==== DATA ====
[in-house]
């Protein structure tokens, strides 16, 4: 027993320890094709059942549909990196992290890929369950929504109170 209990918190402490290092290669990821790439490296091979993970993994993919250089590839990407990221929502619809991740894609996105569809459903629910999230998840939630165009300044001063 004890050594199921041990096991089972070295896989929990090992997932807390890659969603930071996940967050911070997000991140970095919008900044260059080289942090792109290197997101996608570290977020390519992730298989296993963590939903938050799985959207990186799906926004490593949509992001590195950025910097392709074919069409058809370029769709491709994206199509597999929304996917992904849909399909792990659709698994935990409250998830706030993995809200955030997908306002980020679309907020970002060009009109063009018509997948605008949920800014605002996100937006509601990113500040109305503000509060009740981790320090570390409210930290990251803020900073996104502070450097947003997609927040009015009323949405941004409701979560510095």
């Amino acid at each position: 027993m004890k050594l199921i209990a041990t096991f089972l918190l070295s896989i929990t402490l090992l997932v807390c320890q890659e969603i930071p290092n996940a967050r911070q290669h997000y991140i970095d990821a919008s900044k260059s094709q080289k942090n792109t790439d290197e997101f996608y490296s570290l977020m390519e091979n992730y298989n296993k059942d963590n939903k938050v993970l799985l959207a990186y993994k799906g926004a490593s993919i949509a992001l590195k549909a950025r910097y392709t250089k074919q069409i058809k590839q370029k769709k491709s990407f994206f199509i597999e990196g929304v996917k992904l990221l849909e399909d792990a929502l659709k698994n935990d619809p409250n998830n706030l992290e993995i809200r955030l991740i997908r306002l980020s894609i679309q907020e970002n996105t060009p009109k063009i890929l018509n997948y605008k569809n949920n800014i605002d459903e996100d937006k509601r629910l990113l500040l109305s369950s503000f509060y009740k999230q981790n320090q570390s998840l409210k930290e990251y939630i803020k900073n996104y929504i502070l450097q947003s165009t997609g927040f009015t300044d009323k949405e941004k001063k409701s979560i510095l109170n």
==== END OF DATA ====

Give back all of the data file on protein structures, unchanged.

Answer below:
[in-house]
């Protein structure tokens, strides 16, 4: 027993320890094709059942549909990196992290890929369950929504109170 209990918190402490290092290669990821790439490296091979993970993994993919250089590839990407990221929502619809991740894609996105569809459903629910999230998840939630165009300044001063 004890050594199921041990096991089972070295896989929990090992997932807390890659969603930071996940967050911070997000991140970095919008900044260059080289942090792109290197997101996608570290977020390519992730298989296993963590939903938050799985959207990186799906926004490593949509992001590195950025910097392709074919069409058809370029769709491709994206199509597999929304996917992904849909399909792990659709698994935990409250998830706030993995809200955030997908306002980020679309907020970002060009009109063009018509997948605008949920800014605002996100937006509601990113500040109305503000509060009740981790320090570390409210930290990251803020900073996104502070450097947003997609927040009015009323949405941004409701979560510095």
């Amino acid at each position: 027993m004890k050594l199921i209990a041990t096991f089972l918190l070295s896989i929990t402490l090992l997932v807390c320890q890659e969603i930071p290092n996940a967050r911070q290669h997000y991140i970095d990821a919008s900044k260059s094709q080289k942090n792109t790439d290197e997101f996608y490296s570290l977020m390519e091979n992730y298989n296993k059942d963590n939903k938050v993970l799985l959207a990186y993994k799906g926004a490593s993919i949509a992001l590195k549909a950025r910097y392709t250089k074919q069409i058809k590839q370029k769709k491709s990407f994206f199509i597999e990196g929304v996917k992904l990221l849909e399909d792990a929502l659709k698994n935990d619809p409250n998830n706030l992290e993995i809200r955030l991740i997908r306002l980020s894609i679309q907020e970002n996105t060009p009109k063009i890929l018509n997948y605008k569809n949920n800014i605002d459903e996100d937006k509601r629910l990113l500040l109305s369950s503000f509060y009740k999230q981790n320090q570390s998840l409210k930290e990251y939630i803020k900073n996104y929504i502070l450097q947003s165009t997609g927040f009015t300044d009323k949405e941004k001063k409701s979560i510095l109170n």